With the 2018 FIFA World Cup well under way, students and staff have been convening in Briscoe Library’s The Hub to watch each match. On days of the big games, the usually subdued library becomes a bustling, vibrant gathering place with cheers and boos from students rooting for both sides.
While the World Cup will come to an end this weekend, The Hub will continue to show sports games, news, and other TV shows every day. Stop by anytime, we’re open 24/7!
Construction has been completed in preparation for the new fresh food and coffee vending area on the 3rd floor of Briscoe Library. The area has been completely renovated with new electrical, plumbing, walls, and floors. The vending machines, which will include a coffee machine and two fresh food machines, are expected to be installed and ready to go in August.
No matter the weather or time of day or night, you’ll soon be able to grab a quick bite without having to leave the comfort of the library. We’ll not only leave a light on for you, we’ll prepare dinner too!
Dana Whitmire, Electronic Resources Librarian, has accepted an appointment as secretary of the Council of Research and Academic Libraries (CORAL). CORAL is a consortium of libraries in the greater San Antonio area that promotes cooperative programming, collaboration, and professional development. Additionally, CORAL provides a forum for librarians to discuss issues and trends in the realm of information literacy.
Briscoe Library will soon be introducing a chat service which will allow you to chat directly with a librarian. The chat will be managed during our regular on call hours (10 AM – 4 PM). Keep an eye out for the orange chat button on the bottom right of each page of the library’s website. When a librarian is available for chat, the button will display “Chat Now”. When offline, you will have the option to submit your question through an online form (all questions will be answered during on call hours) or search for your answer in our LibGuides with the “Ask Us” button.
We will provide more information when the chat service is available!
Briscoe Library now has access to three Taylor & Francis journal packages through the University of Texas System Digital Libraries (UTSDL) consortium. Access begins with 1998 and includes:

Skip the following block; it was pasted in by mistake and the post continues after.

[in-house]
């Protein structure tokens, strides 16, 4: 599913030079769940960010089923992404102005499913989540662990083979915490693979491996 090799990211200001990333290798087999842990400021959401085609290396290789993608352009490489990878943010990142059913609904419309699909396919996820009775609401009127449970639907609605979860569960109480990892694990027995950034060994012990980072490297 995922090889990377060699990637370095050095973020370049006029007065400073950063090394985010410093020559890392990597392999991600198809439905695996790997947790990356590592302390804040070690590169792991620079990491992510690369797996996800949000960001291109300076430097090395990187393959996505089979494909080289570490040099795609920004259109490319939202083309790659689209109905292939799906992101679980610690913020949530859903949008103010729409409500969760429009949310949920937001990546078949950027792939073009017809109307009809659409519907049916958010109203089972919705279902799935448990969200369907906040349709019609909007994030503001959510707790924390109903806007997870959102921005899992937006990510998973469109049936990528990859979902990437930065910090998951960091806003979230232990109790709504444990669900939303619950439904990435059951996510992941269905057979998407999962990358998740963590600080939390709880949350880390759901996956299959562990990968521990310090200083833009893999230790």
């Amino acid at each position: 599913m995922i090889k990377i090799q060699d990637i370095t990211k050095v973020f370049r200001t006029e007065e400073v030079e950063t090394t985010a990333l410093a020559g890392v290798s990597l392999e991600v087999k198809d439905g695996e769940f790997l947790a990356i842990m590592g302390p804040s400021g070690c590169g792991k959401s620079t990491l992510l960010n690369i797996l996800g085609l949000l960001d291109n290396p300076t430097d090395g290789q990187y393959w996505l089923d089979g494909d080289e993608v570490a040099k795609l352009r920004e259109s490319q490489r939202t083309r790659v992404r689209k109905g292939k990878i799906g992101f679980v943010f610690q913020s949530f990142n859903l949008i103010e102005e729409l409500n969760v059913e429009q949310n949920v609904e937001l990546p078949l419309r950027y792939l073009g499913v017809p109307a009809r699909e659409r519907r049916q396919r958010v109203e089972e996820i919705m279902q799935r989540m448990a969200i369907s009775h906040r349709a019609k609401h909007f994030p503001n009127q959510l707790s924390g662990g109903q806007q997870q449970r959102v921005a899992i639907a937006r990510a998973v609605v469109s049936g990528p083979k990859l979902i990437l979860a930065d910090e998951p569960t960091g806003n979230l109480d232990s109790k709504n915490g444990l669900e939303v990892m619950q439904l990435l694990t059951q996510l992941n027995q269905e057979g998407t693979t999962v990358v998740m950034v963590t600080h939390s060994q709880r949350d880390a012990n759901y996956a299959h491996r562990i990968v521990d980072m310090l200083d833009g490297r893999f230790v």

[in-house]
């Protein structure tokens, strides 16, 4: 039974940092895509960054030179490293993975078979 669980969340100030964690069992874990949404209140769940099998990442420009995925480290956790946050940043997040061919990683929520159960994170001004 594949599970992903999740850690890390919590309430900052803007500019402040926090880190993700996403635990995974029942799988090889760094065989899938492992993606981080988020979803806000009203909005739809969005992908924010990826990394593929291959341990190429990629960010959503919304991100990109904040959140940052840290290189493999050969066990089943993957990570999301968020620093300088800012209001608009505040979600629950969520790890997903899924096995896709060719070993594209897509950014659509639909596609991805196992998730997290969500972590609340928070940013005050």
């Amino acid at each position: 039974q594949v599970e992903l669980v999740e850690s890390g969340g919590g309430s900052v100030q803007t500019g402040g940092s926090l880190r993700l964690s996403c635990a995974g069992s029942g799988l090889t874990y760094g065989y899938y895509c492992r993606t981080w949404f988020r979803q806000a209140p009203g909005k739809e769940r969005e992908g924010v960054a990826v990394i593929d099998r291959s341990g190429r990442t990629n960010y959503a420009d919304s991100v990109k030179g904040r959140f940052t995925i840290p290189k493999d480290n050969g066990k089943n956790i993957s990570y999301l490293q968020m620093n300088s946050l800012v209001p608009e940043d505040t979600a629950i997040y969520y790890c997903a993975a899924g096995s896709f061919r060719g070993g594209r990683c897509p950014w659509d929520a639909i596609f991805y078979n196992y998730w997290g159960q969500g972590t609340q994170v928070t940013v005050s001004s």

Medical package (206 titles)
Including Journal of Interprofessional Care
Journal of Maternal-Fetal & Neonatal Medicine
Science & Technology package (537 titles)
Social Science & Humanities package (1,445 titles)
This month’s historical book selection is The Anatomy of Melancholy, What it is, with all the kinds, causes, symptoms, prognostics & several cures of it. Philosophically, Medicinally, Historically opened & cut up, by Robert Burton [Democritus Junior] (1576-1640). Initially published in 1621, Burton edited and augmented four subsequent editions, and packed his psychological tome with a mix of humor, popular 17th century theory, and boundless lists of symptoms, causes, remedies, and cures for the mysterious “black-hole”.
Burton himself was a vicar, mathematician, and philologist. He reportedly wrote to help sort through his own personal fight with melancholy. However, he “increased it to such a degree, that nothing could make him laugh, but going to the bridge-foot and hearing the ribaldry of the bargemen, which rarely failed to throw him into a violent fit of laughter”.
Burton’s work is heavily referenced with Latin, French, Greek, and biblical citations, eager to provide evidence for his ruminations. Within his myriad of divergent contemplations, he examines the relationship between depression and love, beauty, geography (including hot countries prone to jealousy), anatomy of the body and soul, bloodletting and the horse-leech, diet, digestion, drink, bad air, idleness, shame, disgrace, scholarly melancholy, and even cause from an undesirable wet nurse.
Visit the P.I. Nixon Medical Historical Library to experience firsthand our treasured 1632 edition of this classic tour de force. Get a closer look at the detailed frontispiece and read Burton’s interesting interpretations for each illustrated compartment in “The Argument of the Frontispiece”. If you would like to check out a facsimile of this hefty book, there is a copy in the circulating stacks on the fourth floor.
For more information on the collections of the P.I. Nixon Medical Historical Library, contact us via email: special firstname.lastname@example.org
Diane Fotinos, MLIS student